Announcements The formal organization may use announcements, information bulletins, newsletters, Web sites, or other methods to share additional information with fire department members. The identification of these communications is different for each department. These types of announcements are used to distribute short-term and nonessential information that is of interest.

Legal Correspondence Fire departments are often required to produce copies of documents or reports for legal purposes. Sometimes the fire department is directly involved in the legal action, whereas in other cases the action involves other parties but relates to a situation in which the fire department responded or had some involvement. It is not unusual for a fire department to receive a legal order demanding all of the documentation that is on file pertaining to a particular incident. Collecting and transmitting this information is a task that can require extensive time and effort. In any situation in which reports or documentation is requested, the fire department should consult with legal counsel. The fire officer who prepared a report may be called on— sometimes years later—to sign an affidavit, appear at a deposition, or appear in court to testify that the information provided in the report is complete and accurate. The fire officer might also have to respond to an interrogatory, which is a series of written questions asked by someone from an opposing legal party. The fire department must provide written answers to the interrogatories, under oath, and produce any associated documentation. If the initial incident report or other documents provide an accurate, factual, objective, complete, and clear presentation of the facts, the response to the interrogatory is often a simple affirmation of the written records. The task can become much more complex and embarrassing if the original documents are vague, incomplete, false, or missing.

Recommendation Report A recommendation report is a document that suggests a particular action or decision. Some reports incorporate both a chronological section and a recommendation section. For

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u itth M © Ke n c k, I rSto utte rii//Sh rato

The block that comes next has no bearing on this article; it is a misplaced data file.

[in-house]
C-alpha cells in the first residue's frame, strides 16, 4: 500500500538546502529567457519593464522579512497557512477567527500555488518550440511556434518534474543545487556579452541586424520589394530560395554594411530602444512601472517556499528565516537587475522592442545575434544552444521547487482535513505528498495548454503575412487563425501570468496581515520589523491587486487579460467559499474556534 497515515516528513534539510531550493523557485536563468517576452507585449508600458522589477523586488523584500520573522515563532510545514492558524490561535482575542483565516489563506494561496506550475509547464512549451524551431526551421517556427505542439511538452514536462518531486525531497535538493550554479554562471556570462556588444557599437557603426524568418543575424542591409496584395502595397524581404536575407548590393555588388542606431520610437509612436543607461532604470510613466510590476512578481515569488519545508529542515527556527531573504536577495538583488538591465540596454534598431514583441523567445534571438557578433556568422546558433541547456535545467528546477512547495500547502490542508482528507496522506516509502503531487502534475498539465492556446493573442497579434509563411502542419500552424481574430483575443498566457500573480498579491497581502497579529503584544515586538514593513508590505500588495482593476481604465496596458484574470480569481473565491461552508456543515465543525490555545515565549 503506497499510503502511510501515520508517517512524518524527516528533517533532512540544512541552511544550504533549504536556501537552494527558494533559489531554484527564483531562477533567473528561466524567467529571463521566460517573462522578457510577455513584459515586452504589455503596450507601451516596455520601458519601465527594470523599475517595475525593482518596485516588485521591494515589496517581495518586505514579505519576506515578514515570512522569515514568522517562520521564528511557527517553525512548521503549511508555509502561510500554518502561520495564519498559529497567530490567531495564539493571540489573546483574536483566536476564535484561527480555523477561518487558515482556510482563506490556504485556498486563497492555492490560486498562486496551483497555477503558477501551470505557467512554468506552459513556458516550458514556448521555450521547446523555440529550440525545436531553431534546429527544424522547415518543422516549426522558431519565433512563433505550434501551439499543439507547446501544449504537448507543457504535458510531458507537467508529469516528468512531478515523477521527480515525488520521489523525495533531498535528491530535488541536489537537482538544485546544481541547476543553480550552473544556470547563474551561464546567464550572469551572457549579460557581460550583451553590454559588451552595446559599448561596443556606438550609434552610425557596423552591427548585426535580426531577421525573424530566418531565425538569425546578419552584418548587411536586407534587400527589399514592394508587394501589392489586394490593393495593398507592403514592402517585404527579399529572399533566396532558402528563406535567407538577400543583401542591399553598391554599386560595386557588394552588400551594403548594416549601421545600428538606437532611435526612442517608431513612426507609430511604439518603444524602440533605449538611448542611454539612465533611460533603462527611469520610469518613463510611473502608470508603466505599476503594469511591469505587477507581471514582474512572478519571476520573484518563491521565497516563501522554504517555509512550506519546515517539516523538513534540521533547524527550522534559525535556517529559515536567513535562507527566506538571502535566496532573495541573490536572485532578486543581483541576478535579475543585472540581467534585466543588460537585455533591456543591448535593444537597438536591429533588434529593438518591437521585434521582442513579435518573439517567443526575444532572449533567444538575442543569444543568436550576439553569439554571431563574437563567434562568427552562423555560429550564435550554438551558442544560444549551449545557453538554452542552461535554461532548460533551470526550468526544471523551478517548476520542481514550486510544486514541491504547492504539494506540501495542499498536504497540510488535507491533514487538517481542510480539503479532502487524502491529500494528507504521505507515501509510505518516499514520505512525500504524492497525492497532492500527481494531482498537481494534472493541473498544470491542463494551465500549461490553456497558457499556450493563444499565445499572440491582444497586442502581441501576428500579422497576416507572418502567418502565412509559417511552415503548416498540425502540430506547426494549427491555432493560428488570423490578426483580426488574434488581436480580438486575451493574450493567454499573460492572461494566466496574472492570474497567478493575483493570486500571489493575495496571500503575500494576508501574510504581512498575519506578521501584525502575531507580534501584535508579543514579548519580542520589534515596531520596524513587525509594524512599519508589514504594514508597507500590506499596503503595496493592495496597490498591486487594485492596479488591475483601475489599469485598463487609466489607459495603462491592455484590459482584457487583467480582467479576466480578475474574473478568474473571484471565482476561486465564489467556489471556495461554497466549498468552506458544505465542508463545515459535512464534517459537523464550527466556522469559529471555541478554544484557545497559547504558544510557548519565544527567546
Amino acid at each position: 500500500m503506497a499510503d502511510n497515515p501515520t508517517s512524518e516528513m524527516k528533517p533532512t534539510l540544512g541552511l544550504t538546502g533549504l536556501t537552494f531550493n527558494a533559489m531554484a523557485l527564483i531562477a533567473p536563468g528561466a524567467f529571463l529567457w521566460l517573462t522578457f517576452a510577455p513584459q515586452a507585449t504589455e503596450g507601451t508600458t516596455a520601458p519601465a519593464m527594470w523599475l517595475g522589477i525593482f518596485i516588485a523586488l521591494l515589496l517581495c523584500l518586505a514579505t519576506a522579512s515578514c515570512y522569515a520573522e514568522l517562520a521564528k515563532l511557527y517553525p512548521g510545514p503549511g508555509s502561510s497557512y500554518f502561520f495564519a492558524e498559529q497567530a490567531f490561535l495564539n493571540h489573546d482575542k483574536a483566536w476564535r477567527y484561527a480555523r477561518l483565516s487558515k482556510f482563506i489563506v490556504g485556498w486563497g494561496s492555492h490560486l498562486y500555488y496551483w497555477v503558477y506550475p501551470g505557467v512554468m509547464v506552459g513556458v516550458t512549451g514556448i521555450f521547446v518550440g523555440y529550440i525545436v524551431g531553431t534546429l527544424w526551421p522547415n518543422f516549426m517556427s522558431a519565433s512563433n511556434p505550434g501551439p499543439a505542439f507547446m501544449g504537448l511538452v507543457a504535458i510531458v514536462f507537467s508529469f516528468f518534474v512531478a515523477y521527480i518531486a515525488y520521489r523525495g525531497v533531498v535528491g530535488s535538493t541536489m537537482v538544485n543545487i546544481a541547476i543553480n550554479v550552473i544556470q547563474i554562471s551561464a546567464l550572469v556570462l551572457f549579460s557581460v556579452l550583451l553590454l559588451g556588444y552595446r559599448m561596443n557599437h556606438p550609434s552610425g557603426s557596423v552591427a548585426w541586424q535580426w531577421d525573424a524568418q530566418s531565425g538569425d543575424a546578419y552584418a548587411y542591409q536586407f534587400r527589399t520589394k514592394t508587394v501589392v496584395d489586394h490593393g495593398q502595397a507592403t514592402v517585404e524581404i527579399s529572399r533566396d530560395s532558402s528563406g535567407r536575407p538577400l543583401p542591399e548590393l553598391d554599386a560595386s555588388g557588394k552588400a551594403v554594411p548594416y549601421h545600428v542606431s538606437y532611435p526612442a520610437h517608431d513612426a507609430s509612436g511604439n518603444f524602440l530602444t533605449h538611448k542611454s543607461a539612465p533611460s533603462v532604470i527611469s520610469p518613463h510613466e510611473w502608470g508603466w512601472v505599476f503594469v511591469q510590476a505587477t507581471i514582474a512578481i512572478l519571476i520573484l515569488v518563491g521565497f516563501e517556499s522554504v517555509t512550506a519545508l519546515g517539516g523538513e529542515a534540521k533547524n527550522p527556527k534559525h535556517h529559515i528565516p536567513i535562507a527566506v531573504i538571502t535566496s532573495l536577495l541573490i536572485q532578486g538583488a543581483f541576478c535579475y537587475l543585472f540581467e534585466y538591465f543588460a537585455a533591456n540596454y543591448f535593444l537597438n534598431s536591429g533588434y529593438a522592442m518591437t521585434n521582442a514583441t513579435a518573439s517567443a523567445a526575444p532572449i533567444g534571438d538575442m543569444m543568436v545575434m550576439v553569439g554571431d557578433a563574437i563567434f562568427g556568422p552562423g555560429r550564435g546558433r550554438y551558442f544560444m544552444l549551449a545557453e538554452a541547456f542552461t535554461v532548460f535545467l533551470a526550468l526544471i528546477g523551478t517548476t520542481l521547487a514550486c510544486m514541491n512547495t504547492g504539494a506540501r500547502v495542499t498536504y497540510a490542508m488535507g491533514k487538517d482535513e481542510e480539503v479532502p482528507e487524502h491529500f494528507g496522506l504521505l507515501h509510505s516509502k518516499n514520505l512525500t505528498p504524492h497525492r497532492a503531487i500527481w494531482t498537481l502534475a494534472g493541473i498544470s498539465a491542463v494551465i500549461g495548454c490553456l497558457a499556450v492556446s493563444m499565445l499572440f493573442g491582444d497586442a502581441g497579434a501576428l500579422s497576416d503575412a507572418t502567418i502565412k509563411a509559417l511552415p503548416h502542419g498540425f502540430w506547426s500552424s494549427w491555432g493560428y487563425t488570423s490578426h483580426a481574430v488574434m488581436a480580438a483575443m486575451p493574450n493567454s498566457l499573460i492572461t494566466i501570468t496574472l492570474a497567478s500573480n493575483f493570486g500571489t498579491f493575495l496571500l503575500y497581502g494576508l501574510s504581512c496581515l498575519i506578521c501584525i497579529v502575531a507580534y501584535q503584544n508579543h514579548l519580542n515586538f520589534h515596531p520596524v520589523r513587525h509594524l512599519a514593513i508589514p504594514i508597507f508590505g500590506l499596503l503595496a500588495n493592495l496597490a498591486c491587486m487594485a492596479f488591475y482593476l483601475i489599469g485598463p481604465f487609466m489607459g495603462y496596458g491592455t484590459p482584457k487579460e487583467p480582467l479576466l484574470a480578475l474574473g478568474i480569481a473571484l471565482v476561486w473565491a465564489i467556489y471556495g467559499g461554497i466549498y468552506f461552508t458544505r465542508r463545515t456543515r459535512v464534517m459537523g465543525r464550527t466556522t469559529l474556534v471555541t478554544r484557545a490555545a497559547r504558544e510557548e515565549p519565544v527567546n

Effective communication is crucial not only for our success on the fire ground, but also for the safety of our fire fighters. When reviewing line-of-duty deaths or near-miss reports, it seems a breakdown in communication is a contributing factor in the majority of them. Think about all the times within your own organization that miscommunication has occurred on your fire ground. Now ask yourself, why does this occur? Several years ago, I served in the Training Division for a neighboring department. We were in the middle of conducting annual live fire scenarios. In one The incident commander particular scenario, crews arrived at a three-story burn building and reported attempted to call the ladder smoke evident from the C and D sides on the second and third floors. The incident commander (IC) assigned his engine crew to fire attack (Attack Group); the crew on the radio, but no rescue crew was assigned to search and rescue (Search Group). During his walkresponse came back. around, the captain also noticed a victim (mannequin) positioned at a window on the C/D corner of the third floor. The arriving ladder crew was assigned by Command (via radio) to throw a 35-foot ladder to the third floor and attempt to rescue the victim. The ladder crew positioned the ladder at the window; while they were doing so, the tip of the ladder bumped the victim, knocking it down away from view. After the ladder was in position, the ladder crew returned to their rig to retrieve tools and stage for further orders. During this time, the IC was moving around the exterior of the building, continuing to assess the situation and give assignments to the approaching medic unit and engine. When he came back around to the C side, he noticed the ladder and also noticed the victim was no longer visible. He radioed to the Search Group inside that they should meet up with the ladder crew who had the victim. The Search Group advised they had made access to the third floor via the stairwell and had not met the ladder crew. The incident commander attempted to call the ladder crew on the radio, but no response came back. After a second attempt to reach the ladder crew via radio with no response, the IC ordered the evacuation signal to sound and transmitted the evacuation message over the radio to all units. As units evacuated, it was quickly discovered that the ladder crew was standing on the other side of their rig outside of the view from Command. The senior fire fighter on the ladder never heard the order for them to make entry, only to throw the ladder. When the assignment was complete, he did not inform Command because he assumed the IC would see the ladder in position, and he returned to the rig to gather more tools and await further orders. The captain in charge quickly realized something was not right and made the right call in evacuating all crews to determine the issue. Had it not been for the quick discovery of the problem, the IC was already prepared to issue a mayday call on the ladder crew’s behalf. Feedback in this situation would have prevented this incident from occurring at all. It was a great eye opener for the crews on scene as to how quickly miscommunication could happen. I have used this scenario as an example in many classes to demonstrate the importance of effective communication and how it impacts everything we do. © Photos Photo .com coom com om